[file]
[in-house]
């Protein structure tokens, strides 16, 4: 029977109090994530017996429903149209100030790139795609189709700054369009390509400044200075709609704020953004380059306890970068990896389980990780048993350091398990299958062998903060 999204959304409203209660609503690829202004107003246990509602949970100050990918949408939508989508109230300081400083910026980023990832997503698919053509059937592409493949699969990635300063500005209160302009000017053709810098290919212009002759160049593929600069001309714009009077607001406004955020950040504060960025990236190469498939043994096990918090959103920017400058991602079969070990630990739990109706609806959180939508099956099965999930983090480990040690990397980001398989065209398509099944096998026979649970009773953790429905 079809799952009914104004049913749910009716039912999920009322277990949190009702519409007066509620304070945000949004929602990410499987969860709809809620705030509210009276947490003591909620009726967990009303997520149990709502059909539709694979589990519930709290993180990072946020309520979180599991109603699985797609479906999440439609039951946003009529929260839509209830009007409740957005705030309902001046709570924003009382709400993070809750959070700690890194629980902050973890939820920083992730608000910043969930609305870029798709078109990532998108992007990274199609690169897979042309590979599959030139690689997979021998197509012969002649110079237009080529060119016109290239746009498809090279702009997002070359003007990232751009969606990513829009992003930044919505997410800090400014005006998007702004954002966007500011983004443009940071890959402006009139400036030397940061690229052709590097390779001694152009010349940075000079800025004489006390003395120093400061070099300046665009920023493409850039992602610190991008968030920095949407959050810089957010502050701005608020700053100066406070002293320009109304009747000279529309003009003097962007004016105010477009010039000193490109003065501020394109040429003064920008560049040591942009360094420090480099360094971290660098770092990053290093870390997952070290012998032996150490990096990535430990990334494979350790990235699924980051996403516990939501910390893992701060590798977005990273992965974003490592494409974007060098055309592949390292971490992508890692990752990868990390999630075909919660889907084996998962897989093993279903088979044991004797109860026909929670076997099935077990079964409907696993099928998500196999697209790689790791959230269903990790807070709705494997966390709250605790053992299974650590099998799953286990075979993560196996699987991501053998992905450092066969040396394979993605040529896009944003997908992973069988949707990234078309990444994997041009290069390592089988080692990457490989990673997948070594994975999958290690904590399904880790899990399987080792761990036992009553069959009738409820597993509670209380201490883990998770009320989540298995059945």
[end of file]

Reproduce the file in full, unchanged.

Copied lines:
[in-house]
């Protein structure tokens, strides 16, 4: 029977109090994530017996429903149209100030790139795609189709700054369009390509400044200075709609704020953004380059306890970068990896389980990780048993350091398990299958062998903060 999204959304409203209660609503690829202004107003246990509602949970100050990918949408939508989508109230300081400083910026980023990832997503698919053509059937592409493949699969990635300063500005209160302009000017053709810098290919212009002759160049593929600069001309714009009077607001406004955020950040504060960025990236190469498939043994096990918090959103920017400058991602079969070990630990739990109706609806959180939508099956099965999930983090480990040690990397980001398989065209398509099944096998026979649970009773953790429905 079809799952009914104004049913749910009716039912999920009322277990949190009702519409007066509620304070945000949004929602990410499987969860709809809620705030509210009276947490003591909620009726967990009303997520149990709502059909539709694979589990519930709290993180990072946020309520979180599991109603699985797609479906999440439609039951946003009529929260839509209830009007409740957005705030309902001046709570924003009382709400993070809750959070700690890194629980902050973890939820920083992730608000910043969930609305870029798709078109990532998108992007990274199609690169897979042309590979599959030139690689997979021998197509012969002649110079237009080529060119016109290239746009498809090279702009997002070359003007990232751009969606990513829009992003930044919505997410800090400014005006998007702004954002966007500011983004443009940071890959402006009139400036030397940061690229052709590097390779001694152009010349940075000079800025004489006390003395120093400061070099300046665009920023493409850039992602610190991008968030920095949407959050810089957010502050701005608020700053100066406070002293320009109304009747000279529309003009003097962007004016105010477009010039000193490109003065501020394109040429003064920008560049040591942009360094420090480099360094971290660098770092990053290093870390997952070290012998032996150490990096990535430990990334494979350790990235699924980051996403516990939501910390893992701060590798977005990273992965974003490592494409974007060098055309592949390292971490992508890692990752990868990390999630075909919660889907084996998962897989093993279903088979044991004797109860026909929670076997099935077990079964409907696993099928998500196999697209790689790791959230269903990790807070709705494997966390709250605790053992299974650590099998799953286990075979993560196996699987991501053998992905450092066969040396394979993605040529896009944003997908992973069988949707990234078309990444994997041009290069390592089988080692990457490989990673997948070594994975999958290690904590399904880790899990399987080792761990036992009553069959009738409820597993509670209380201490883990998770009320989540298995059945």